Sam van Zweden




Three lit journals in time for Christmas

In the two-and-a-bit weeks since my return from travelling, I’ve felt more inclined towards people than I have in quite a while. There’s something about going out into the world and realising that there are indeed places where you know nobody at all. It’s a bit of a treat – even in the city now anonymity isn’t something I get to enjoy often. Returning also makes you more thankful for those bright, shining stars you have back home on your return. And so coming back to open arms and vibrant community has been soothing. It’s been at once calmly familiar and energising.

Seeing so much of good people has meant also seeing much of their fantastic work – I’ve been to a few launches and received a very welcome parcel in the mail. I’d like to call your attention to three magazines whose latest issues have been released in the last fortnight, and which will no doubt make fantastic Christmas presents: The Lifted Brow, Voiceworks and Funny Ha Ha.

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I can’t review these at this point – I’ve read a few pieces from each, but haven’t read any of them cover-to-cover yet. What I am sure of is that each of these publications are incredibly hard-working, generous and represent some of the very best in Australian writing. I’m particularly excited about Funny Ha Ha, which has gotten chubby in the space between issues 2 and 3. It’s made by Rebecca Varcoe, who’s also recently been on a City of Literature travel fund trip. On that trip, she talked to some very, very clever comedy writers and those transcripts are part of Funny Ha Ha issue 3, along with writing from other hilarious people.

The Lifted Brow‘s latest is ‘The Art Issue’, and it looks suitably gorgeous. Today the Brow also announced their entrance into the world of book publishing, kicking off with Briohny Doyle’s debut novel. The hugest of congratulations to both TLB and Briohny!

This new venture for TLB is exciting – with their growing reputation (and proven track record) as a publisher of challenging and important nonfiction, I’m hoping to see a strong nonfiction list from them in future, in addition to this debut novel. While they’re only aiming to publish a few books each year, I have no doubt that those titles will be chosen with great care, and will fill a gap in the market, as the journal does already.

Voiceworks #102 is themed ‘Defiance’, in honour of the brilliant and dearly missed Kat Muscat. The launch of this issue also saw the launch of the Kat Muscat Fellowship; a developmental fellowship for female-identifying writers and editors, which hopes to honour “Kat’s legacy and further [develop] the future of defiant and empathic young Australian women.” Applications for the fellowship are open until January 11.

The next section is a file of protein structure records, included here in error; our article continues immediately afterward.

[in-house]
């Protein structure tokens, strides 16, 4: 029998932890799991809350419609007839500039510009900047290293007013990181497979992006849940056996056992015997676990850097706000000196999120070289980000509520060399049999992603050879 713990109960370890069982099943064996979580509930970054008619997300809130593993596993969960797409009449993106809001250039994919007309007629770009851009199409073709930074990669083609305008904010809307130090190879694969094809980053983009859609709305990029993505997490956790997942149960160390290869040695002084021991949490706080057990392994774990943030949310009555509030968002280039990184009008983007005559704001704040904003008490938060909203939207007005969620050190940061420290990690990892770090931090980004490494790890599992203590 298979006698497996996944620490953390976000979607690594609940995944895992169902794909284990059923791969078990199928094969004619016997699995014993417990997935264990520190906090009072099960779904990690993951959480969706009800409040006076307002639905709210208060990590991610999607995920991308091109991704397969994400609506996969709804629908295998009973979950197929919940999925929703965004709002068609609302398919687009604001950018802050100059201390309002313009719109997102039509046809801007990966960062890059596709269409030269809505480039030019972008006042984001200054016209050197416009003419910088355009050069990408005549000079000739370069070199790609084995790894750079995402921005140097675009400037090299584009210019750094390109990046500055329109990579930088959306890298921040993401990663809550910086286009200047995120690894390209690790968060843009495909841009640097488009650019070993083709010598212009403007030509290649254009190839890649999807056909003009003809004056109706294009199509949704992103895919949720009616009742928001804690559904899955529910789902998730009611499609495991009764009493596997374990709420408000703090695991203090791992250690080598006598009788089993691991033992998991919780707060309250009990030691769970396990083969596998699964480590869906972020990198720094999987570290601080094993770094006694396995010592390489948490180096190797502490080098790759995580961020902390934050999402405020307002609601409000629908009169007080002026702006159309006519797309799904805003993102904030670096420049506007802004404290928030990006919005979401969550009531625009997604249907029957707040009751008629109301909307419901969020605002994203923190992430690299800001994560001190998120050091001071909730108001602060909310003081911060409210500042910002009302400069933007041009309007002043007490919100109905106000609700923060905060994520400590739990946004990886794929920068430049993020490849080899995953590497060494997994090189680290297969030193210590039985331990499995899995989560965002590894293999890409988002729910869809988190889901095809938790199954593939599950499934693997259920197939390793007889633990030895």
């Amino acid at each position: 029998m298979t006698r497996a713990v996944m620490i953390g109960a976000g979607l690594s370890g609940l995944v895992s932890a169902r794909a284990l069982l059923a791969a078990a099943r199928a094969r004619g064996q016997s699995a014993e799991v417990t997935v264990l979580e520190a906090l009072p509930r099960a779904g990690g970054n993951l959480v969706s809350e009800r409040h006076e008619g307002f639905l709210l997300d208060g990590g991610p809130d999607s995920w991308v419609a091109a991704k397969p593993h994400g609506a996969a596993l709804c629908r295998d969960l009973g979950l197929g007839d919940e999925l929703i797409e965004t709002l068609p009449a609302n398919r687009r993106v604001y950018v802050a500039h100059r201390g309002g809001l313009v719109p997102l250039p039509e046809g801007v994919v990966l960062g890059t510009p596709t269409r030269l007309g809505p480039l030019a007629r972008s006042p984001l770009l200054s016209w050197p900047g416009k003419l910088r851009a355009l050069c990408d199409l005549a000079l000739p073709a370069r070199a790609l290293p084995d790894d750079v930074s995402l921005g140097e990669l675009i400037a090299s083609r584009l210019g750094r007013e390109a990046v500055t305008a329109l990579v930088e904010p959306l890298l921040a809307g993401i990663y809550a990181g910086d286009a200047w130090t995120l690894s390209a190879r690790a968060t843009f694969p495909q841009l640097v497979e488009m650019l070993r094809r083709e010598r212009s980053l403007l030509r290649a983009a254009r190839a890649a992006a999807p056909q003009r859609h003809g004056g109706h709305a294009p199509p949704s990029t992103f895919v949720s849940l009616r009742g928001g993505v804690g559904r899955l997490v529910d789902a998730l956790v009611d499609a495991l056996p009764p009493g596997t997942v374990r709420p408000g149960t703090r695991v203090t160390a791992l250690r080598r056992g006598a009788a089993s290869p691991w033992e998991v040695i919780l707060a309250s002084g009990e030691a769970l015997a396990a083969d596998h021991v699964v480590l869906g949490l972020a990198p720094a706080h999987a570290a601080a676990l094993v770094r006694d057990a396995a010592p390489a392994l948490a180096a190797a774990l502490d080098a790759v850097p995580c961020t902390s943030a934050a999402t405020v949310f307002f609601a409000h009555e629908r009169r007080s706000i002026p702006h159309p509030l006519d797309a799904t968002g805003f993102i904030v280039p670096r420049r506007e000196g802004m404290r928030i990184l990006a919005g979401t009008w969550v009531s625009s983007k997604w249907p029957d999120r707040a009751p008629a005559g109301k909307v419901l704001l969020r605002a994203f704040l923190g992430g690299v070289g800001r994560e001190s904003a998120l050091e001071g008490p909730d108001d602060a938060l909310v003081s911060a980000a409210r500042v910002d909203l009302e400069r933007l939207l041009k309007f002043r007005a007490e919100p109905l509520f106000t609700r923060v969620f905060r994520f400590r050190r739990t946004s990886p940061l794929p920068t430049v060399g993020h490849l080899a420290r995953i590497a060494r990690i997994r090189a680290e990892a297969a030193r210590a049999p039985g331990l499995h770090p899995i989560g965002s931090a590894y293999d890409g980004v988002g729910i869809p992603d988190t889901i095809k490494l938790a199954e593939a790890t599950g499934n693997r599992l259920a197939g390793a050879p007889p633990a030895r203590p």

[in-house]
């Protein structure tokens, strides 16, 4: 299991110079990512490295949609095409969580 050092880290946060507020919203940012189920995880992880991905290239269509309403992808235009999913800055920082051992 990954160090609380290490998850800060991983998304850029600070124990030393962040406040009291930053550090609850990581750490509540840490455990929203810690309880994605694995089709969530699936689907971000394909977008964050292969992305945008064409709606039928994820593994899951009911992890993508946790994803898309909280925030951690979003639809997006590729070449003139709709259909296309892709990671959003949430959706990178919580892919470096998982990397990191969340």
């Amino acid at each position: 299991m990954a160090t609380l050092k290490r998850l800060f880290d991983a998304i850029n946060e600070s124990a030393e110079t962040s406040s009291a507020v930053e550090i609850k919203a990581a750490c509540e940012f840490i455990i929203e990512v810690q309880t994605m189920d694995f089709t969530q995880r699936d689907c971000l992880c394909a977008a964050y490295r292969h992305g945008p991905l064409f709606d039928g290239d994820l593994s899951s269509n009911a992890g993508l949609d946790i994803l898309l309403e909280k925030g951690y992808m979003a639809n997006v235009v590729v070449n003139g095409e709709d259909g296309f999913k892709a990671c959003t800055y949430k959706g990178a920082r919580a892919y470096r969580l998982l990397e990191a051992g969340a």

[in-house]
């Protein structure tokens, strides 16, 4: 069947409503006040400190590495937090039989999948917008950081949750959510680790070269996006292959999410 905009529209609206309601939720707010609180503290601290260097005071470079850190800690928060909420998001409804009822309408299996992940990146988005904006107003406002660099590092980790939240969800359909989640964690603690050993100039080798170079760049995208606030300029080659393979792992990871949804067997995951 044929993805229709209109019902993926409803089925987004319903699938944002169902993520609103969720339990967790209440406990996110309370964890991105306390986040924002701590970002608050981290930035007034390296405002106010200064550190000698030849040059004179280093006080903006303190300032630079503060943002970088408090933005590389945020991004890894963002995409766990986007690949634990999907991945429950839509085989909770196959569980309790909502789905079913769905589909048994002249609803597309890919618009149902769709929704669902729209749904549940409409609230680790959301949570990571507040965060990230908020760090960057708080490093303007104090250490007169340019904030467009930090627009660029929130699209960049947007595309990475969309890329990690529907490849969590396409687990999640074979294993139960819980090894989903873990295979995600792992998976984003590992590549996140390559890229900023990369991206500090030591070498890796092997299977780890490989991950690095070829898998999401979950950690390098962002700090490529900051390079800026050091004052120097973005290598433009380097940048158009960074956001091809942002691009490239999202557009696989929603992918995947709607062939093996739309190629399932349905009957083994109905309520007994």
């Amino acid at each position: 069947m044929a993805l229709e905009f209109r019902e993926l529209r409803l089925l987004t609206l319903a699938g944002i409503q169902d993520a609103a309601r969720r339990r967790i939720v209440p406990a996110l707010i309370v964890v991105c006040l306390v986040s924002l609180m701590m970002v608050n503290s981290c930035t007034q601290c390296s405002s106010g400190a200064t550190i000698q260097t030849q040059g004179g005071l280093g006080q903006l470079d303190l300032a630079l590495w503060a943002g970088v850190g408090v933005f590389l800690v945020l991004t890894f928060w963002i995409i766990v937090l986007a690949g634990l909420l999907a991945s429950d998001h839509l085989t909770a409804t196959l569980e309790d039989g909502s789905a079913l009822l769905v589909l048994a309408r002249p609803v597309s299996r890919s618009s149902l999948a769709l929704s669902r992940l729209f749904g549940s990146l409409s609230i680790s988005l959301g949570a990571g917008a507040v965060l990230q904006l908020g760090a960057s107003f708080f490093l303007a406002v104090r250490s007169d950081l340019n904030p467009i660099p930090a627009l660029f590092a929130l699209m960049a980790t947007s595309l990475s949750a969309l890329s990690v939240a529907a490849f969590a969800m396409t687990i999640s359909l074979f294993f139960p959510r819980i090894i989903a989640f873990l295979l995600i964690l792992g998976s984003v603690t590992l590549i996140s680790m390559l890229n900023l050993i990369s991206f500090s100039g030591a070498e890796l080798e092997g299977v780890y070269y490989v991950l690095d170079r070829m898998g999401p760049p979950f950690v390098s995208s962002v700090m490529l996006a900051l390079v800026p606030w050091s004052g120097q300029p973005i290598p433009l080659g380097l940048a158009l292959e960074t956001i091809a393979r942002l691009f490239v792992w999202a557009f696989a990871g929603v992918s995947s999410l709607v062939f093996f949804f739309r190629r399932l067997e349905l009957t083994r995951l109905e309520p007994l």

The three journals pictured above are all beautifully produced and well thought-out, not just as things that house great writing, but also as lovely objects. Go get one for yourself,  and go put one in someone’s Christmas stocking (or holiday receptacle of choice).

Post Box Perks and Presents…

I’ve recently acquired a post-office box. It’s a bit of a loser box, it’s little and down the bottom and around the corner from the main row of post boxes. But it’s a PO Box! I think there’s something professional about being able to provide people with a PO Box address, and I like the forced exercise that comes from having to walk a bit to check the mail. I live above/behind a shop, and have no mail box here, so our mail always arrives late or not at all. The post box has been great for receiving things promptly and actually!

Having a bit of a shitty day yesterday, I walked up to the post office and found all sorts of presents waiting for me. There was a copy of Voiceworks (who have utterly outdone themselves – frosted dust-jacket, people!) and a review book from The Big Issue. That perked my day up considerably.

Apart from these wonderful presents, I’ve recently invested in a present for myself that I’m particularly excited about. It’s this beautiful giant:

Co-worker flicked through it and gave me a distaste-face, before asking, “How does it work?”

Oh, my friend! It works every way. The most obvious use of it is to look up phrases and fables, and be provided with the history and meaning behind said phrases and fables. However, it’s much much more than that, too. It contains famous people, pretty much every influential text you could ever think of. Under “First” there’s an entry about first lines, containing the first lines of a heap of classics and well-loved texts. Under “Last” there’s a listing of famous last words. This is an intertextual wet dream. Remember wading through The Wasteland and getting… oh, about 1% of it? Should’ve had a Brewer’s. A probable ditto for Ulysses, though I’ve never dipped into it myself.  At the risk of Super-Nerddom, I’d say this is a reference book that it’s possible to read. As Philip Pullman says in this foreword, you can easily spend hours just browsing in Brewer’s.